Friday, January 23, 2009

Public innovation and digital media: what should public subsidy pay for?


This is a very big question, addressed by many of the great and the good, but I have an answer which comes at the end. The question underpinned a session on Public Innovation at the Oxford Media Convention 2009, held at Said Business School yesterday. Four speakers, two from the big bucks public broadcasters, one from a government taskforce, and one from a consultancy background and network of media activists, shared their visions for what was involved in public innovation in broadcast and digital media. This being the UK, with its long history of taxpayer-funded broadcasting and internet content, it was not a surprise that social and political agendas were taken for granted (although what currently mattered and to who, was not). Most likely other bloggers and twitters will give a better summary than me of the event, but I wish to draw out two tensions. And then answer the big question. At no direct cost to the public purse.

Richard Halton, (not sure of his current job title but something like) director of new media at the BBC, pointed to how the BBC, across much of what TV and radio people call its "output", now has such a raft of online services that there is "no difference between digital and non-digital". Current activities include Canvas, an effort to create common standards for convergence between online media and TV. And of course the BBC i-Player is a brilliant way for people around the world (those online, anyway) to access recent BBC radio and TV programmes. But in his talk, Halton several times referred to "content".

What is this "content"? And does his use of this term suggest the web-friendly BBC still has not understood the changes happening in peoples' homes, schools, offices, devices, heads, and lives? I love the BBC. I used to work as a business journalist on the BBC World Service in the early 1990s, and in 1997, when other institutions were still unsure what to do with the web, the BBC commissioned my company Soda to make online learning environments for children. But if the BBC still has the mindset that its job is to squirt content through media platforms at people (who may get to send in some of their "content" too) then it may not survive the next decades.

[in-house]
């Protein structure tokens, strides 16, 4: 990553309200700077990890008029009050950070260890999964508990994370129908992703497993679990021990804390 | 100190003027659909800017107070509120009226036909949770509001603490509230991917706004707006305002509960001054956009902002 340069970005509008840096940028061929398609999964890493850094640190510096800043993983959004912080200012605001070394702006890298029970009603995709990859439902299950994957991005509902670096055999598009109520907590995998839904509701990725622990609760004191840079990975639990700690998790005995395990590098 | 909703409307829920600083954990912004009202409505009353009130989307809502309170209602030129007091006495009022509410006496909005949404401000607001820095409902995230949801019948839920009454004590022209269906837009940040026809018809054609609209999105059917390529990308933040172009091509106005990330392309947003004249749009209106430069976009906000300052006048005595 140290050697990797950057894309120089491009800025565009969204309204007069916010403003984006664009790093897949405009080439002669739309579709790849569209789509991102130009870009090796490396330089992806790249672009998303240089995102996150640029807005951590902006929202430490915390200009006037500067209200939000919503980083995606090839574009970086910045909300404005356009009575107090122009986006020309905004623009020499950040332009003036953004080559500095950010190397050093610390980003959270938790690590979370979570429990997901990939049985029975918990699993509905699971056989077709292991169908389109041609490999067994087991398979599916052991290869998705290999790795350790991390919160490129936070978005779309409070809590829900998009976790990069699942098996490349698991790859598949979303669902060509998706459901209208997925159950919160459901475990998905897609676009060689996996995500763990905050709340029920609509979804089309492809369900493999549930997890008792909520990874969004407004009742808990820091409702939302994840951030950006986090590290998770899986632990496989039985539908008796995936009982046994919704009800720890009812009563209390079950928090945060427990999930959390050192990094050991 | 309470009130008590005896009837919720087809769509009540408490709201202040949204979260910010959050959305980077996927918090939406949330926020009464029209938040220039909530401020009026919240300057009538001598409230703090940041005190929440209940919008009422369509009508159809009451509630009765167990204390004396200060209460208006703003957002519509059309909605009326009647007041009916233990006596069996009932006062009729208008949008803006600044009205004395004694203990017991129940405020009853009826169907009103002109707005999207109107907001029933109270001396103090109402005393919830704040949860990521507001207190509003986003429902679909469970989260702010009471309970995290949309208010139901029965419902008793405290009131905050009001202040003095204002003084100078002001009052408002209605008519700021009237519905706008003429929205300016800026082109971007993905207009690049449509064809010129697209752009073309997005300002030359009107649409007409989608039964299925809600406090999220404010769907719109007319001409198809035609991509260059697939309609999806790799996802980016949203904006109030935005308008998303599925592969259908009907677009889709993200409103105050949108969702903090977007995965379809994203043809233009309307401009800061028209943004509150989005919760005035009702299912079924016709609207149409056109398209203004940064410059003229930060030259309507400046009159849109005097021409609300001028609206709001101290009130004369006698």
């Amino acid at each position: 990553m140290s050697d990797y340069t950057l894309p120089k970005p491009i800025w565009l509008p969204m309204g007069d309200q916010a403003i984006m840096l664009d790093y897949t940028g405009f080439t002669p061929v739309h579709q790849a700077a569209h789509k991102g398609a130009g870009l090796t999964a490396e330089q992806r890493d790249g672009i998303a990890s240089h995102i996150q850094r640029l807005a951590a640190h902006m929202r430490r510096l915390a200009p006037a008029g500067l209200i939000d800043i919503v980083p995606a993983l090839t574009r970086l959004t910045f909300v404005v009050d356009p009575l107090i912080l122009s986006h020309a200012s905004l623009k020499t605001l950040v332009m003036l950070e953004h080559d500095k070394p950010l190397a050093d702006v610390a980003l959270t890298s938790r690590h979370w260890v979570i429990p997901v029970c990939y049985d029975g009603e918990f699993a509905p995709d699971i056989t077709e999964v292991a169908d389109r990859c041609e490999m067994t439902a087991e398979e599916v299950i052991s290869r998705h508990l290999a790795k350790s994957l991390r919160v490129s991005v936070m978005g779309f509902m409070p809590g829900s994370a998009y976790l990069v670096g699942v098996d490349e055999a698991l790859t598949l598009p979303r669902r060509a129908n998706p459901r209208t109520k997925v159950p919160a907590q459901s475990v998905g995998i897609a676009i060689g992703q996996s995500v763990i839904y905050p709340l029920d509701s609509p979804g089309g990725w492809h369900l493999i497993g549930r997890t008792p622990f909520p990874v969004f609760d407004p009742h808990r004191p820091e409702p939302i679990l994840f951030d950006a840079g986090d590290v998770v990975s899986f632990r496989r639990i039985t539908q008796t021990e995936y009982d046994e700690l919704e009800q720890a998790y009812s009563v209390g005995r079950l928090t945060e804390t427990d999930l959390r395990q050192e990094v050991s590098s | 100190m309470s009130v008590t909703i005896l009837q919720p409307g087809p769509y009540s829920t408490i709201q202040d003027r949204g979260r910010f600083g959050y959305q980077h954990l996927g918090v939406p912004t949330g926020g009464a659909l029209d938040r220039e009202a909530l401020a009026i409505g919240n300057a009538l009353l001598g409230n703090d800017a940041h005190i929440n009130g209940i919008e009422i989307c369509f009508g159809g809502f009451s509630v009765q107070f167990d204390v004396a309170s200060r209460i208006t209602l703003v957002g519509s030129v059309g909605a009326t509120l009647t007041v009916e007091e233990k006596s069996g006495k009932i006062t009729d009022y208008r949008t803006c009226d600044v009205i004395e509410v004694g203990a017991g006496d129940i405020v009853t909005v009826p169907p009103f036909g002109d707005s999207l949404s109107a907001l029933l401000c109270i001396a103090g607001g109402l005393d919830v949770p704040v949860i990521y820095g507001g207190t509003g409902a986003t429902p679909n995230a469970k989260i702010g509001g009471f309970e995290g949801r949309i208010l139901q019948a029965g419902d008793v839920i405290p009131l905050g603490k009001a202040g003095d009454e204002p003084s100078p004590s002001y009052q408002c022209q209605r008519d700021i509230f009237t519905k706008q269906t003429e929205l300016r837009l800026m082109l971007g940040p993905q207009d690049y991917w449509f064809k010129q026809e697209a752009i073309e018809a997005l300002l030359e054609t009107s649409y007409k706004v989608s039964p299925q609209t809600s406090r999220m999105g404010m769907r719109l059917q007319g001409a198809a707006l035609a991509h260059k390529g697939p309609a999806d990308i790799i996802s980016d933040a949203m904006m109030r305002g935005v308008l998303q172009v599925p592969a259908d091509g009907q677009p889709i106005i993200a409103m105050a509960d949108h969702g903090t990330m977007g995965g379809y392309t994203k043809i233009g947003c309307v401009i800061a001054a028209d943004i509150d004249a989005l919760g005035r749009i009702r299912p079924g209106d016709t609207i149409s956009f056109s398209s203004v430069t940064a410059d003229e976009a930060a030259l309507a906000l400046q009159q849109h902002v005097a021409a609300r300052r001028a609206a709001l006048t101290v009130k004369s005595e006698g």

In contrast Jon Gisby, director of new media and technology at Channel 4, did not talk content. Instead he talked about the take-up of broadband in the UK in 2008 and "what people do with broadband" (notice the verb, do). While I am old enough to remember enjoying the launch of Channel 4 Television, I was convinced by his presentation of a vision of public innovation across media platforms that is not about pushing content. His discussion touched on the digital divide, media literacy, education, health and accountability - all terms connected with what institutions think taxpayers want from digital media. His vision questioned on a deep level where organizations that have a history of public service broadcasting should go next. Government spend online is also relevant, he argued, saying "every government department is realising it's a media business". Examples of things that Channel 4 is involved in include 4IP, a £50m fund run by Tom Loosemore to drive public digital media.

So here are two positions: there is stuff called content and there are platforms and technologies, or, there are sets of relations and things that people do which involve practices and infrastructure. Whichever view ends up dominating the public discussions about innovation in public media, there remains the question of what all that money should be spent on. Here is my answer. I think it could work for either position.

Public subsidy should not be spent just on more content, or more technology, but on processes that involve multi-disciplinary teams who take seriously insights learned from ethnography/participant observation, visual methods, and prototyping and involve many others in co-designing the future of public media. These teams should contain social scientists (who know something about people and their practices), designers (who know something about working through uncertainty and ambiguity using visual methods and prototypes), engineers (who can build things) and MBA-types (who are good at turning ideas into marketable models with numbers attached), and then the people who we might have called audiences but now are stakeholders. The brief to these teams is to imagine, invent, discover, create - or in a word - design the future for public media services driven by people's practices. Contemporary design practice and theory acknowledges the necessary incompleteness in design processes. Investing in that a design process attentive to the practices of people would be a start.

1 comment:

Susan said...

Have you seen the "manifesto" of The People Formerly Known as the Audience?

http://journalism.nyu.edu/pubzone/weblogs/pressthink/2006/06/27/ppl_frmr.html